Man, it sure is hot here in Tennessee. But I want to put to rest right here the myth that “dry heat” is somehow superior to humidity. I believe I am qualified to decide this issue, because I currently live somewhere where it’s humid, and before this, lived most of my life in the “dry heat.” As I sit here in east Tennessee, my atomic clock/weather station says it is 97.1 F with 49% humidity. I was just outside filling the horses’ water bucket, and it’s darn hot. The humidity has been much higher, and it was very, very uncomfortable. However, 120 F, dry or not, is much worse, believe me. Besides, ask a Phoenician how dry it is in Phoenix right now. They have what’s called the “monsoon” season, when the temp drops down to a balmy 110 or so, and the humidity hikes up to 50% or higher. Nasty.
Anyway, that’s not my real topic today. My real topic is heat and horses. My poor horses can’t fit in my air-conditioned house (don’t think I wouldn’t try if I thought they could), so they have to battle the heat in their own ways. Luckily, our pasture has a lot of wooded areas and is mostly surrounded by trees, so they have lots of shade. We make sure they always have lots of fresh clean water (which isn’t easy, given their habit of backwashing grassy water into the bucket all day). I cannot stress enough the importance of making sure your horse has plenty of water! Our horses sweat A LOT, so of course they need to keep rehydrating. From how many times I refill their tub (plus the buckets of water they have in their stalls at night), I believe they are drinking about 30 gallons of water a day between the two of them. But that’s okay, they have unlimited refills here. And there’s always the pond, if they feel like a dip. They’d have to be pretty desperate, though, because our pond would be better described as a rather deep mudhole. But they’ve been in it before and could again.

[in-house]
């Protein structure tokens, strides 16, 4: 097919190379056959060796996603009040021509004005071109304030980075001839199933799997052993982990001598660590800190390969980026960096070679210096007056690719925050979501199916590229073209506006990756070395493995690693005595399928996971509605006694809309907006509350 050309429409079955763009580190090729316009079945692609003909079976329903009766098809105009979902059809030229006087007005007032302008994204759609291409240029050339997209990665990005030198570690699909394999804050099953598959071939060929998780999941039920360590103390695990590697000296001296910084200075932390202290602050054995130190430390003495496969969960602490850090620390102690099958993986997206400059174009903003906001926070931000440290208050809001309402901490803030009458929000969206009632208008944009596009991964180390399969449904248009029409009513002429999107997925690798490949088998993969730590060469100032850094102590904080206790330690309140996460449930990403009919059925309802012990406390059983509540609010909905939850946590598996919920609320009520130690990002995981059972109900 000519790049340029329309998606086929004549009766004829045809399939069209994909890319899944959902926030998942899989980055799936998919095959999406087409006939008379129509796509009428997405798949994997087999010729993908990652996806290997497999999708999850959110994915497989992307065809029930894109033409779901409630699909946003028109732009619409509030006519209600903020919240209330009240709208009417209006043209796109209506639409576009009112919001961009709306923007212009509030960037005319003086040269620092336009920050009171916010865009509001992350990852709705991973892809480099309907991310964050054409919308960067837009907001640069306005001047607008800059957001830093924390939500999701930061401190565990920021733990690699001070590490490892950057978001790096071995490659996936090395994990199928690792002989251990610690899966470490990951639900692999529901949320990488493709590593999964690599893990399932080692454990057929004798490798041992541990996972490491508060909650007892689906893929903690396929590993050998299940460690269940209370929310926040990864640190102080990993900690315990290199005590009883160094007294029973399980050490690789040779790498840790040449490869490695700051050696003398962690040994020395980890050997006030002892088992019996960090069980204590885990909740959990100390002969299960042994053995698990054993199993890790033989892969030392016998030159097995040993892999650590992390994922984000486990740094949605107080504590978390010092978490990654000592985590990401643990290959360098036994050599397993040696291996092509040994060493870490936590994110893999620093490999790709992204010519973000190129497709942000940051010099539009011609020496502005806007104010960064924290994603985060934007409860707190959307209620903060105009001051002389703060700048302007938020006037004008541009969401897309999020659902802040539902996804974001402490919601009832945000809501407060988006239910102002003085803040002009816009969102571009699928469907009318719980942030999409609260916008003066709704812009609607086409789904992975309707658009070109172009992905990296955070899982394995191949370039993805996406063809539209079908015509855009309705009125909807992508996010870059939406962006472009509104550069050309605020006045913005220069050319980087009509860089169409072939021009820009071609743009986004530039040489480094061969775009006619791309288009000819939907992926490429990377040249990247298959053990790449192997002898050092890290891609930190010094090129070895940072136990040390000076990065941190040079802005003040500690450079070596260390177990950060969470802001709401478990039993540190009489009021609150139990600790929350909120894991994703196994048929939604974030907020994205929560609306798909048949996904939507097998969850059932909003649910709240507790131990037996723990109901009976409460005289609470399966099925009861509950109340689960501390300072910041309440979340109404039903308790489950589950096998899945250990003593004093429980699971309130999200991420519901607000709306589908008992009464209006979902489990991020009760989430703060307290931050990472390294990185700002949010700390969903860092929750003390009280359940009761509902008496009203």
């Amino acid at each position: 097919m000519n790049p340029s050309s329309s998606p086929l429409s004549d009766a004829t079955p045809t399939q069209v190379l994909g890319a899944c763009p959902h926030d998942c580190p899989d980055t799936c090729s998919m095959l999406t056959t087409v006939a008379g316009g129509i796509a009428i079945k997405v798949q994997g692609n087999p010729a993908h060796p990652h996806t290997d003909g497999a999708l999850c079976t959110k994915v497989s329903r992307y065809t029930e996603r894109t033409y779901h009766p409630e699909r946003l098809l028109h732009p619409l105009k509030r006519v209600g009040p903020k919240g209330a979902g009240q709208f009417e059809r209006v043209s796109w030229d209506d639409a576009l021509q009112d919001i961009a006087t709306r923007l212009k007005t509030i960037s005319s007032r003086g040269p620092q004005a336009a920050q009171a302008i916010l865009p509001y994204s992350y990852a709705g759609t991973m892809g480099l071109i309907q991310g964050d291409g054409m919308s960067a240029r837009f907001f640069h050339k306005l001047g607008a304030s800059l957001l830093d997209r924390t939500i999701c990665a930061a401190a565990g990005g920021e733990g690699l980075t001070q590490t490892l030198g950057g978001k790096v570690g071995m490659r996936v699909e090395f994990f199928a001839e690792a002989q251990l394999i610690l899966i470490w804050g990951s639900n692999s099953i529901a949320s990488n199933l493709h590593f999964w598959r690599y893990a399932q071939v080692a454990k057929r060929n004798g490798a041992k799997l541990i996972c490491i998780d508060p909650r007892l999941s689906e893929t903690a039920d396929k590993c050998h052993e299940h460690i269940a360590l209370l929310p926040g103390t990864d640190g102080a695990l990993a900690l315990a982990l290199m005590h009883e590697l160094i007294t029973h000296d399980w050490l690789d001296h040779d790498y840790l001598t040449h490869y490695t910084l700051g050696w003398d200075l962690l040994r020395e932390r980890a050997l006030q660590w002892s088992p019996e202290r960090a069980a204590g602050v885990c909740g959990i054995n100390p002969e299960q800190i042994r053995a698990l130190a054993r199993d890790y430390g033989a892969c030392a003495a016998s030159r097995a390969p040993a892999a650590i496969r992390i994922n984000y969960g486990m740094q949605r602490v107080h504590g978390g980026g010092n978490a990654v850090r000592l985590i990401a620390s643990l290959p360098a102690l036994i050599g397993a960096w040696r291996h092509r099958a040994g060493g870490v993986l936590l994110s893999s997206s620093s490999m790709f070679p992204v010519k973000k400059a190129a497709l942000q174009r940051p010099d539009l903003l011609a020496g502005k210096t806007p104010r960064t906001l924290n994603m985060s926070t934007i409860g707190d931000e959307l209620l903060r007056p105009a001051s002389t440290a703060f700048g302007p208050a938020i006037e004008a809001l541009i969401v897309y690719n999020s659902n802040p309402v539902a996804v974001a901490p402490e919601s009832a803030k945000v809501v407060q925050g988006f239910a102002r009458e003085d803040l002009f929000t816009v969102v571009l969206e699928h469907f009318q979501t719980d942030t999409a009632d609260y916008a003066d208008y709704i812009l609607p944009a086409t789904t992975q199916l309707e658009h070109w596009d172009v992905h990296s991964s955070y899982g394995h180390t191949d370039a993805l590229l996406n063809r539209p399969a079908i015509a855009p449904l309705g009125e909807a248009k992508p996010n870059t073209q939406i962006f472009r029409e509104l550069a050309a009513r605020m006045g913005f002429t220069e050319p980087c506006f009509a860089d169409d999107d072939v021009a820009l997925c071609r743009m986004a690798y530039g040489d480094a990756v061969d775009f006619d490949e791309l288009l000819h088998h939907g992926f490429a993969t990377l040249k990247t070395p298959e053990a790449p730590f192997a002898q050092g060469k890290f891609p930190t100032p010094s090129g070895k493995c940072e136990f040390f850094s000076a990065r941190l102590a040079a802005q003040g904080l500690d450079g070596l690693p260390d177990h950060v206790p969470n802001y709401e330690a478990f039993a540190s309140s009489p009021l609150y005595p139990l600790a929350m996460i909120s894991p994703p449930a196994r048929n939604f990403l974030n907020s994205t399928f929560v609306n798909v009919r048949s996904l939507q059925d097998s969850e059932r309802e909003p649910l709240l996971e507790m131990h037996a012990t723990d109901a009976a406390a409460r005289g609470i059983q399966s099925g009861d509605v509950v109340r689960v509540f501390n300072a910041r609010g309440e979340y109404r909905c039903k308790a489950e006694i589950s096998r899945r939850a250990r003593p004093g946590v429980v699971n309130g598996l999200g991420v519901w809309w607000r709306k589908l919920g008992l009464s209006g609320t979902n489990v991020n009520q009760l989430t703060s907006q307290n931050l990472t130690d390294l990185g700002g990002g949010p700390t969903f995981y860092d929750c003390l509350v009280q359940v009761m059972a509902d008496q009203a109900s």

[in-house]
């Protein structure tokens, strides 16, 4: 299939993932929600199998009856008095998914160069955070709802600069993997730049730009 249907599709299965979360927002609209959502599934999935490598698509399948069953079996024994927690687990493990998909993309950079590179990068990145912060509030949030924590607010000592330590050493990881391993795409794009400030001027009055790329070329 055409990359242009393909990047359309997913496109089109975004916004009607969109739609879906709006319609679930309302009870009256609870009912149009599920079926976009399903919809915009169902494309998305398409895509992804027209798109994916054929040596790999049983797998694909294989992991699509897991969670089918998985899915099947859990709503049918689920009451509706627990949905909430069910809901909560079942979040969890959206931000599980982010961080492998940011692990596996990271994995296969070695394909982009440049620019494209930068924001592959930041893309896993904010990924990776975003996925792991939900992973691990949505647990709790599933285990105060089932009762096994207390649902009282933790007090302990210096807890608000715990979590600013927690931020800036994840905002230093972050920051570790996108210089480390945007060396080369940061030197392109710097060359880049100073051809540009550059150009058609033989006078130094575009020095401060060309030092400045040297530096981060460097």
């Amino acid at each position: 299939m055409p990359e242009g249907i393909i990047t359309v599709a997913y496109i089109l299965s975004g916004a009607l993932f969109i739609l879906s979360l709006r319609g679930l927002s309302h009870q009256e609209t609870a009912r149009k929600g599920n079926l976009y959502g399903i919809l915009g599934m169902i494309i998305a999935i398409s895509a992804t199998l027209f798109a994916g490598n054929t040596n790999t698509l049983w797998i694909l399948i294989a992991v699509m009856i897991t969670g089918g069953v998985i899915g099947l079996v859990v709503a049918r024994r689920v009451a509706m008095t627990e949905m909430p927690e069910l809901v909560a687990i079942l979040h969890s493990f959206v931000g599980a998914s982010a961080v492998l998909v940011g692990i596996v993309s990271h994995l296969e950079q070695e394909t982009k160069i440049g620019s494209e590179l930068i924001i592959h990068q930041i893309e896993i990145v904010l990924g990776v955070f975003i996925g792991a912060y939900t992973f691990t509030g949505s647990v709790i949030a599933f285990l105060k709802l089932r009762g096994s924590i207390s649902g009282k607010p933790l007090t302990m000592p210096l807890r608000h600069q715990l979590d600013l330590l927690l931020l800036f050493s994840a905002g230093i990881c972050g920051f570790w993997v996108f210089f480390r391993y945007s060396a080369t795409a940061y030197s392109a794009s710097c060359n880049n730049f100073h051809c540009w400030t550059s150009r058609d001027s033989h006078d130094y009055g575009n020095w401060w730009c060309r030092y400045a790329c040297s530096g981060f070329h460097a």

Some people like to leave their horses in the barn all day and let them graze at night, when it’s cooler. We decided against that for several reasons. One, there isn’t much ventilation in the barn, so it would probably be less comfortable in there for them than it is out in the pasture (barn fans would help, of course). Two, we have wildlife here, including coyotes and bears, and I think the horses would be (or at least feel) safer in the barn at night. Three, we just feel better having them wander around in the daytime rather than at night. We’re overprotective parents.
There is one good reason, however, for the reverse schedule, and every time I see my formerly black horses I think that maybe we should have taken that advice. They are, indeed, bleached blondes. Well, at least brunettes. With lovely red mud highlights.